As musicians, you have the gift of sensitivity which fuels your creativity and enables you to transmit powerful emotions. It can also make you more vulnerable to setbacks and criticism. These are completely unavoidable and an integral part of the journey. Indeed, few industries are as competitive and unstable as music. So how can you overcome self-doubts and feelings of insecurity in the face of challenges?
Confidence is a very necessary skill to have if you want to succeed in this industry, but it’s a skill that you can learn and develop.
Here are a few ways you can increase your self-confidence so you can get out of your comfort zone, approach people you want to work with, and avoid feeling sick to your stomach before you have to step on stage.
Own your qualities and achievements
If you’re like most people, you’ll rarely take time to reflect on your existing achievements, instead always moving on to the next thing. Being aware of and owning your strengths and qualities is essential to building confidence. Think of three past achievements, big or small, that you’re proud of and identify why they make you feel proud. What underlying qualities of yours do these accomplishments represent? For example, if you’ve taught yourself to play a new instrument, that demonstrates versatility, creativity, and shows you’re self-motivated. All of these are essential qualities which will help you as you progress in your musical career.
Stop caring about what others think
Easier said than done, I know, but let’s think about it for a minute. There are 7.5 billion people on Earth and there’s absolutely no way you’re gonna be able to please everyone, right? If you create and expose yourself, you will get criticized. In fact, you’re probably criticizing and judging others too. Let’s say you don’t dig heavy metal. Does that mean all metal bands are fundamentally bad? No, it means you don’t like heavy metal, period. Letting go of other people’s opinions will free you from constantly second-guessing yourself or worrying unnecessarily. Remember that what others think of you has more to do with them than it has to do with you.
Turn your negative self-talk into something more empowering
Notice how you speak to yourself, especially when you struggle or face disappointments. Imagine a show where you didn’t perform at your best. Are you berating yourself, saying things internally that you would never say to your best friend? Being hard on yourself is not the best way to progress. Instead, acknowledge your disappointment, see what you can learn from the situation, and figure out how you can best move forward. Create a positive affirmation using words that work for you. For instance, saying something like ‘every show is an opportunity to learn. I’m going to [something you’ll do differently] next time, as I continue to improve.’ Doesn’t that feel a lot better?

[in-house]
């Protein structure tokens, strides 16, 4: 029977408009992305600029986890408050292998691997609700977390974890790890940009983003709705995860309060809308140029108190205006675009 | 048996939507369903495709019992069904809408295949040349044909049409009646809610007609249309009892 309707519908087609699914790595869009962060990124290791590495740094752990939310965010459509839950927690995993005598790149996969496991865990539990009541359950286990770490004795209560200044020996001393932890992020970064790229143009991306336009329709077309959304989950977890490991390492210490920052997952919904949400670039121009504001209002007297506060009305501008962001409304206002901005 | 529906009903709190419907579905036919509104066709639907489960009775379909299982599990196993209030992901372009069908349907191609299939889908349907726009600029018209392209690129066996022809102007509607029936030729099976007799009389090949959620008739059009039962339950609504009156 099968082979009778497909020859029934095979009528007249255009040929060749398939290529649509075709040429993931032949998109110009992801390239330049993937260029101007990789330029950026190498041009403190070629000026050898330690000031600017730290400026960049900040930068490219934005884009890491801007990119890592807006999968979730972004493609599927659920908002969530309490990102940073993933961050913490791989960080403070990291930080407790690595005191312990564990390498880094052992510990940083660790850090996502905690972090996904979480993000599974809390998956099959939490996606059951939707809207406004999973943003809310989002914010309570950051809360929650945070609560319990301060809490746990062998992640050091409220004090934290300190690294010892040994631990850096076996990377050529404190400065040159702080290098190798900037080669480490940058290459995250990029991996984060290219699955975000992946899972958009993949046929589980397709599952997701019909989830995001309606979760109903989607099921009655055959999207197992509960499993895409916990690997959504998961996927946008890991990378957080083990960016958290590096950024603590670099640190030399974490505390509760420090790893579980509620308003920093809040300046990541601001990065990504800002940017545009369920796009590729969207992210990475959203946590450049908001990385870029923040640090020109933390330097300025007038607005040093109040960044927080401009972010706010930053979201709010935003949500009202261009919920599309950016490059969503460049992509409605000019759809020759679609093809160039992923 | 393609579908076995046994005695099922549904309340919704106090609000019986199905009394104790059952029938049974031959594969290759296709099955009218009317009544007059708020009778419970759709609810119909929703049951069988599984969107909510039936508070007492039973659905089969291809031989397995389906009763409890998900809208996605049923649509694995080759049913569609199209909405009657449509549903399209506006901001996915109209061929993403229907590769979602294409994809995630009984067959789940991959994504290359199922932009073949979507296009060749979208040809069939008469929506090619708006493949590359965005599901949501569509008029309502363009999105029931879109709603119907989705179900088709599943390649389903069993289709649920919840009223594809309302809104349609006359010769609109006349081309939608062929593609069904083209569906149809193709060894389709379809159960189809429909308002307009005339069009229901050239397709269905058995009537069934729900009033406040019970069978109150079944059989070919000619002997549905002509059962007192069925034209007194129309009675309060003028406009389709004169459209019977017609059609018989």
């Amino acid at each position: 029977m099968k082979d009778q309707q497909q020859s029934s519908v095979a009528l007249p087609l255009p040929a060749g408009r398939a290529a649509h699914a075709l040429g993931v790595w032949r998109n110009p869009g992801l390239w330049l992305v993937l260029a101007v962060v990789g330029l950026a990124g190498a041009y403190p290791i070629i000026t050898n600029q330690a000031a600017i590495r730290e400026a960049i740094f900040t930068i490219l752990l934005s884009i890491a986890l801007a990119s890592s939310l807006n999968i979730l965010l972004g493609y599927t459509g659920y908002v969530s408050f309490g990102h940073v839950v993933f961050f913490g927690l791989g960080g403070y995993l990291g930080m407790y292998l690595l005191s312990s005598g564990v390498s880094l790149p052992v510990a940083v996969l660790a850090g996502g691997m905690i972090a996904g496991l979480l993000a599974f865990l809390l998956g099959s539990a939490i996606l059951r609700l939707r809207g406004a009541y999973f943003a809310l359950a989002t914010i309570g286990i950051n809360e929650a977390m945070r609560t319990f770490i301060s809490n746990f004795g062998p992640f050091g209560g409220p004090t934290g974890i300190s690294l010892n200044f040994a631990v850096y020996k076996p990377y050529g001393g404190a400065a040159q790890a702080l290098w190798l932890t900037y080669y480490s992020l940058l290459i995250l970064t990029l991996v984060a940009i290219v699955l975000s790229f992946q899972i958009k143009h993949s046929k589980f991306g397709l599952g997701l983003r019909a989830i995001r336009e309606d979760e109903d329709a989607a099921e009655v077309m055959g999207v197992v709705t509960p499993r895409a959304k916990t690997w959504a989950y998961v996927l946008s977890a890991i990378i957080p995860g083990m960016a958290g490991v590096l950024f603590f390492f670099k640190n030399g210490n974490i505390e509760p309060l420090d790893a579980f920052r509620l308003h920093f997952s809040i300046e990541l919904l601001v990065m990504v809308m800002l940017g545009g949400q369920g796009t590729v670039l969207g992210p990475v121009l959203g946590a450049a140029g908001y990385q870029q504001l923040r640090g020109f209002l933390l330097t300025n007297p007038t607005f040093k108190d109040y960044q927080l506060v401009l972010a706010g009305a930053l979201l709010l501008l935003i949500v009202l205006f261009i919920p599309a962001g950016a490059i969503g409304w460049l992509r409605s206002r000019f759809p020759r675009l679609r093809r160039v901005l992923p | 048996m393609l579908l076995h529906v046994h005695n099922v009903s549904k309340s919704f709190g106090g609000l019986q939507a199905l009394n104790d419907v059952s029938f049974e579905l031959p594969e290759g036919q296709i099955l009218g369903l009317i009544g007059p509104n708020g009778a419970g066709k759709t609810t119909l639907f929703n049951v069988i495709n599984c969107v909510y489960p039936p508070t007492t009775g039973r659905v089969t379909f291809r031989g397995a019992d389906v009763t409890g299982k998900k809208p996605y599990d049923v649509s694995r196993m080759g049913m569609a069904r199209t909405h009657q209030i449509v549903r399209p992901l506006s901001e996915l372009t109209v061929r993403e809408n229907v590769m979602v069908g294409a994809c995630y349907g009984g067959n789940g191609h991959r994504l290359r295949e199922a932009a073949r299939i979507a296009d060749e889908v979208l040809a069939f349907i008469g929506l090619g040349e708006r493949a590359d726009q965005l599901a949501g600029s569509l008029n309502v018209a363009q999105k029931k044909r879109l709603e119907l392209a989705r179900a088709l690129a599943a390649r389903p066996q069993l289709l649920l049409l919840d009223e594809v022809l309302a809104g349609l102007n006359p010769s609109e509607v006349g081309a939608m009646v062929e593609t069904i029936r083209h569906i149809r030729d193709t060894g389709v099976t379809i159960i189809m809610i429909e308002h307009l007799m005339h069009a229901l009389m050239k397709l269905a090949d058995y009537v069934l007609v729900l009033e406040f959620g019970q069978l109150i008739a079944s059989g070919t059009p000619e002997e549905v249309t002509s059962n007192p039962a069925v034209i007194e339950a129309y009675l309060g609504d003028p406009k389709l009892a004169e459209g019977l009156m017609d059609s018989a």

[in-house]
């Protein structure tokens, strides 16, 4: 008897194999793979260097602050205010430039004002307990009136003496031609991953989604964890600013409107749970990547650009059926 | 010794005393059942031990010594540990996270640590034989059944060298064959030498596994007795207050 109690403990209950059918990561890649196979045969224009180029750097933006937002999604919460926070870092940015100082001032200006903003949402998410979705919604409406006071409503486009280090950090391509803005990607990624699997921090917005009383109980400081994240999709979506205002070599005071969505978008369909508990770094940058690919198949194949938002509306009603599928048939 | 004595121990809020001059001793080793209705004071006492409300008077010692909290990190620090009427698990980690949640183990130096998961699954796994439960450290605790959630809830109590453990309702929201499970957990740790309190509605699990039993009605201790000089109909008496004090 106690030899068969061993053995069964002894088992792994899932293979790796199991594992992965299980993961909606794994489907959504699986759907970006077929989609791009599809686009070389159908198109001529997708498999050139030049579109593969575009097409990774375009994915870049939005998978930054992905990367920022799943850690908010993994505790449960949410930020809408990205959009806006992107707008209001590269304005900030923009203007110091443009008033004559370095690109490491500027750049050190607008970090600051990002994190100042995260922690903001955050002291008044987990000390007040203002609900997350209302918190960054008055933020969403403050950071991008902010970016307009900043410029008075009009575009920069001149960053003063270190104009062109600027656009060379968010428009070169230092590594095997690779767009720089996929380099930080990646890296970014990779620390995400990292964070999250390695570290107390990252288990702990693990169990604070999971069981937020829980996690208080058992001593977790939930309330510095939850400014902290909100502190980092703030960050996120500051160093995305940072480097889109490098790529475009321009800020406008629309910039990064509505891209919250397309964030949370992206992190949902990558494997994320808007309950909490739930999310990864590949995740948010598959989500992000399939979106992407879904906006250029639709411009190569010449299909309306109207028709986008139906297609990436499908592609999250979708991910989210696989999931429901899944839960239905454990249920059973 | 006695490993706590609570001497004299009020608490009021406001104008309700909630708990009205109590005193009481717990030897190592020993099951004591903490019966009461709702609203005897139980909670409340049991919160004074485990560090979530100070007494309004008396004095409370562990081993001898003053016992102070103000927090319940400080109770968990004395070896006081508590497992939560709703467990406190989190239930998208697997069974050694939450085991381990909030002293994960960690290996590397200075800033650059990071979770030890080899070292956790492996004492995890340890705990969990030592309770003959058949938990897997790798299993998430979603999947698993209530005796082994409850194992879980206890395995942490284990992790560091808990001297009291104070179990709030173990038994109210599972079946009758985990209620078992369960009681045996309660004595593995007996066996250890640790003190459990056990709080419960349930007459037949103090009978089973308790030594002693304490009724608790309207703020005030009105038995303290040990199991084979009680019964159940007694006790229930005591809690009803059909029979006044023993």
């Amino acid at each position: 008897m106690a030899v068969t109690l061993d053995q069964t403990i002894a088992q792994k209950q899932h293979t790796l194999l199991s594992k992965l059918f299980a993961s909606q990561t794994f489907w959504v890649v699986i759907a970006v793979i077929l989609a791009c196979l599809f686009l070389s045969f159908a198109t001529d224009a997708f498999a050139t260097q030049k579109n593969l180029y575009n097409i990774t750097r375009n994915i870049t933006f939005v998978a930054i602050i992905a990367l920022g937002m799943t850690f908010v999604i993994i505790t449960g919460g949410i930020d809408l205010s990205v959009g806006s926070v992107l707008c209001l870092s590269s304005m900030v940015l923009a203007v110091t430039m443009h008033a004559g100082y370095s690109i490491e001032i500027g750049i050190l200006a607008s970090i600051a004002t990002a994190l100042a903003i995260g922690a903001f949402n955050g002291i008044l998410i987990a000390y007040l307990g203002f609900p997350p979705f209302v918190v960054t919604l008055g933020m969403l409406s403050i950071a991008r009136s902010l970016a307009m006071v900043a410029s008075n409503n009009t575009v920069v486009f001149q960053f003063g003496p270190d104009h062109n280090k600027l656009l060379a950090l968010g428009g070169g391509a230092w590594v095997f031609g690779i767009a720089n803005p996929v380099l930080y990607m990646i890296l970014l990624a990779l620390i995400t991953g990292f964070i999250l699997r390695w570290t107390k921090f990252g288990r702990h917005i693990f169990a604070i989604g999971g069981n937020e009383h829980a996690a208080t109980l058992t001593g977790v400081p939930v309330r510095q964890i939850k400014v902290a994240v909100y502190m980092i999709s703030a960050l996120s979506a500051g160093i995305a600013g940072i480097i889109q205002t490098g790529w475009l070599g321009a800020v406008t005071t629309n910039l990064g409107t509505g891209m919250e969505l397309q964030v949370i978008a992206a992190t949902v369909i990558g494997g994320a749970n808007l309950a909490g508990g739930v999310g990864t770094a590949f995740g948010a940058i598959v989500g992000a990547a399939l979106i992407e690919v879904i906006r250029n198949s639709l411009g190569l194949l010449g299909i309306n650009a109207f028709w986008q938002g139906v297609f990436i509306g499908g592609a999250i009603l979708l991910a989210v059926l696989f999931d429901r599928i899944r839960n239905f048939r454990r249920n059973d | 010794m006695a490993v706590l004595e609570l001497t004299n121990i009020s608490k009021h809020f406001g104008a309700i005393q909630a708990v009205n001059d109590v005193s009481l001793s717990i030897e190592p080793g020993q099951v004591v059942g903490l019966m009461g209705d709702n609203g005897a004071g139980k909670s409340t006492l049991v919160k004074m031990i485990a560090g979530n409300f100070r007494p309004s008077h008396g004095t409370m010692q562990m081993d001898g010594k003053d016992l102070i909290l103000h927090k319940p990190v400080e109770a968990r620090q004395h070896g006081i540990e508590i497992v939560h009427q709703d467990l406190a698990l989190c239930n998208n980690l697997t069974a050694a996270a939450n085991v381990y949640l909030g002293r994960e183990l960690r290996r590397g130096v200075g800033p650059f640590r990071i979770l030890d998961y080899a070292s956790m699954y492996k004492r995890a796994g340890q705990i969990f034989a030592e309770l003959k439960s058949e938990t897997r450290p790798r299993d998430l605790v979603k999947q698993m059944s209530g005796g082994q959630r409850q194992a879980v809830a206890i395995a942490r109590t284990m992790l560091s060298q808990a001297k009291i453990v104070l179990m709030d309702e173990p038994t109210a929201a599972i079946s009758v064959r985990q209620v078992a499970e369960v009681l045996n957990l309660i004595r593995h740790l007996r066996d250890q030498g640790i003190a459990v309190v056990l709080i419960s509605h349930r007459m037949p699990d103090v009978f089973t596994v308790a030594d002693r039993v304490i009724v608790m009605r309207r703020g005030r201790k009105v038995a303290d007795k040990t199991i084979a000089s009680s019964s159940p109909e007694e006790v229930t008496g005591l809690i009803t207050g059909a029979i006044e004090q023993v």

Keep a praise file
This is a tip I give to all my clients and use myself. Keep a note of positive reviews, fan love, or any words of gratitude and encouragement coming your way. Nice words from your grandmother count too! You can keep a digital file for easy access, and look at it whenever you need a boost of confidence. This will help you remain positive when the going gets tough. Although true confidence comes from the inside, external validation can be handy in challenging moments, and we all need those pats on the back sometimes.
Stop comparing yourself to other musicians
This is a big one. Social media makes it very easy for you to compare and despair. Don’t fall into that trap! As you probably already know, what’s shown on social media is never the whole truth; followers and likes can (and are) bought, successes are flaunted, and few people actually share how they’re really feeling. Additionally, don’t forget that everyone’s on their own, unique journey. Everyone has a specific combination of talent, past experiences, skills, connections, and drive. You have no idea what others may have sacrificed to have gotten where they are today. Comparing yourself to others will not only make you feel more insecure, it will also rob you of your precious time and energy. So stay focused on your own progress instead.
When you implement these tips, you’ll increase your self-confidence and it will be easier to overcome your fears and doubts. Like they say, ‘No one will believe in you unless you do.’ So keep on believing in yourself – because the world needs you, your voice, and your music!
Ariane Paras is a life coach at Olympian Coaching. She empower artists to thrive in their lives and careers and shares her exclusive tips here.